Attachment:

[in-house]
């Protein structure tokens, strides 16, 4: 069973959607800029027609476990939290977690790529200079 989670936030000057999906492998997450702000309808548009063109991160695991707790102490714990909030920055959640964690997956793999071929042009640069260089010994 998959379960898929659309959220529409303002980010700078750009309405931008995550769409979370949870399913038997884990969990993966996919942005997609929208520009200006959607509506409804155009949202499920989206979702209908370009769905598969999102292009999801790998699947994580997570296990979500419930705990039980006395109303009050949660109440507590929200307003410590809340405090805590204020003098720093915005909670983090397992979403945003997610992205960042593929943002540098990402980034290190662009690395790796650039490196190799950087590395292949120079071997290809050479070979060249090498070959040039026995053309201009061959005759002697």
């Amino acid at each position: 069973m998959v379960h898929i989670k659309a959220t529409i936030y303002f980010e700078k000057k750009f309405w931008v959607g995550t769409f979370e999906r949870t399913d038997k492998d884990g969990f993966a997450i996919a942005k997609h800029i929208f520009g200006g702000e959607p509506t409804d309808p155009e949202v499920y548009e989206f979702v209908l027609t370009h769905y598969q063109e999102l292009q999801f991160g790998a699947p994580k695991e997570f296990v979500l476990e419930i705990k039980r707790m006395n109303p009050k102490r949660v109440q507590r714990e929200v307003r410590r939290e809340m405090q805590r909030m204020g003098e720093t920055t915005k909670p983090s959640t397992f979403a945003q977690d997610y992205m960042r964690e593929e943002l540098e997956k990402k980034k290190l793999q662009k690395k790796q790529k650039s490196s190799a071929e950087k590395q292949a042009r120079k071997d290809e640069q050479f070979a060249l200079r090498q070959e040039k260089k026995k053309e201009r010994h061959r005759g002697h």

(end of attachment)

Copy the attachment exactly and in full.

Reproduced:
[in-house]
């Protein structure tokens, strides 16, 4: 069973959607800029027609476990939290977690790529200079 989670936030000057999906492998997450702000309808548009063109991160695991707790102490714990909030920055959640964690997956793999071929042009640069260089010994 998959379960898929659309959220529409303002980010700078750009309405931008995550769409979370949870399913038997884990969990993966996919942005997609929208520009200006959607509506409804155009949202499920989206979702209908370009769905598969999102292009999801790998699947994580997570296990979500419930705990039980006395109303009050949660109440507590929200307003410590809340405090805590204020003098720093915005909670983090397992979403945003997610992205960042593929943002540098990402980034290190662009690395790796650039490196190799950087590395292949120079071997290809050479070979060249090498070959040039026995053309201009061959005759002697």
């Amino acid at each position: 069973m998959v379960h898929i989670k659309a959220t529409i936030y303002f980010e700078k000057k750009f309405w931008v959607g995550t769409f979370e999906r949870t399913d038997k492998d884990g969990f993966a997450i996919a942005k997609h800029i929208f520009g200006g702000e959607p509506t409804d309808p155009e949202v499920y548009e989206f979702v209908l027609t370009h769905y598969q063109e999102l292009q999801f991160g790998a699947p994580k695991e997570f296990v979500l476990e419930i705990k039980r707790m006395n109303p009050k102490r949660v109440q507590r714990e929200v307003r410590r939290e809340m405090q805590r909030m204020g003098e720093t920055t915005k909670p983090s959640t397992f979403a945003q977690d997610y992205m960042r964690e593929e943002l540098e997956k990402k980034k290190l793999q662009k690395k790796q790529k650039s490196s190799a071929e950087k590395q292949a042009r120079k071997d290809e640069q050479f070979a060249l200079r090498q070959e040039k260089k026995k053309e201009r010994h061959r005759g002697h």